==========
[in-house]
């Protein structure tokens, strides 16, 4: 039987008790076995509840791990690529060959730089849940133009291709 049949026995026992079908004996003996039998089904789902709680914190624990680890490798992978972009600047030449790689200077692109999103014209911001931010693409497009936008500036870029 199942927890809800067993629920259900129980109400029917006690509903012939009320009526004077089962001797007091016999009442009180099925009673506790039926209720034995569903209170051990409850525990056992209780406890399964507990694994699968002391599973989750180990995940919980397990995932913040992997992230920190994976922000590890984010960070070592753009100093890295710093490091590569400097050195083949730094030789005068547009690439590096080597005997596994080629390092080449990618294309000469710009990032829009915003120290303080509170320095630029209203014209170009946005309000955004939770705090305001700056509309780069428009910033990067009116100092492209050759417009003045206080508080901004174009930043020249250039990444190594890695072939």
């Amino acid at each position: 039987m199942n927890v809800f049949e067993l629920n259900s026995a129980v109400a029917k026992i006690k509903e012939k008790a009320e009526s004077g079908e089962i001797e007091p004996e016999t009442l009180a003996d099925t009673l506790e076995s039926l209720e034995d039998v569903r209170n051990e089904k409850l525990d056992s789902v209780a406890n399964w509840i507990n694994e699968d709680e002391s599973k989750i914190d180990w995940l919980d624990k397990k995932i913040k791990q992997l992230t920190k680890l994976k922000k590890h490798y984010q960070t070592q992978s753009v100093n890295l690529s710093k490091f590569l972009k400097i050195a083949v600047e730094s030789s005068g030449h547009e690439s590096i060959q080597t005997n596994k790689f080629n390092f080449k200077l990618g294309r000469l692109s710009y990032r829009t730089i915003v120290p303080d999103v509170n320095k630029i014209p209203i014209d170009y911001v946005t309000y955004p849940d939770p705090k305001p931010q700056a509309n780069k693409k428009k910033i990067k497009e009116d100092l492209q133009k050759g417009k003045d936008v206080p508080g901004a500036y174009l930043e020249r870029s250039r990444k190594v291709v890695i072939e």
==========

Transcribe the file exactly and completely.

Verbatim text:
[in-house]
């Protein structure tokens, strides 16, 4: 039987008790076995509840791990690529060959730089849940133009291709 049949026995026992079908004996003996039998089904789902709680914190624990680890490798992978972009600047030449790689200077692109999103014209911001931010693409497009936008500036870029 199942927890809800067993629920259900129980109400029917006690509903012939009320009526004077089962001797007091016999009442009180099925009673506790039926209720034995569903209170051990409850525990056992209780406890399964507990694994699968002391599973989750180990995940919980397990995932913040992997992230920190994976922000590890984010960070070592753009100093890295710093490091590569400097050195083949730094030789005068547009690439590096080597005997596994080629390092080449990618294309000469710009990032829009915003120290303080509170320095630029209203014209170009946005309000955004939770705090305001700056509309780069428009910033990067009116100092492209050759417009003045206080508080901004174009930043020249250039990444190594890695072939």
């Amino acid at each position: 039987m199942n927890v809800f049949e067993l629920n259900s026995a129980v109400a029917k026992i006690k509903e012939k008790a009320e009526s004077g079908e089962i001797e007091p004996e016999t009442l009180a003996d099925t009673l506790e076995s039926l209720e034995d039998v569903r209170n051990e089904k409850l525990d056992s789902v209780a406890n399964w509840i507990n694994e699968d709680e002391s599973k989750i914190d180990w995940l919980d624990k397990k995932i913040k791990q992997l992230t920190k680890l994976k922000k590890h490798y984010q960070t070592q992978s753009v100093n890295l690529s710093k490091f590569l972009k400097i050195a083949v600047e730094s030789s005068g030449h547009e690439s590096i060959q080597t005997n596994k790689f080629n390092f080449k200077l990618g294309r000469l692109s710009y990032r829009t730089i915003v120290p303080d999103v509170n320095k630029i014209p209203i014209d170009y911001v946005t309000y955004p849940d939770p705090k305001p931010q700056a509309n780069k693409k428009k910033i990067k497009e009116d100092l492209q133009k050759g417009k003045d936008v206080p508080g901004a500036y174009l930043e020249r870029s250039r990444k190594v291709v890695i072939e």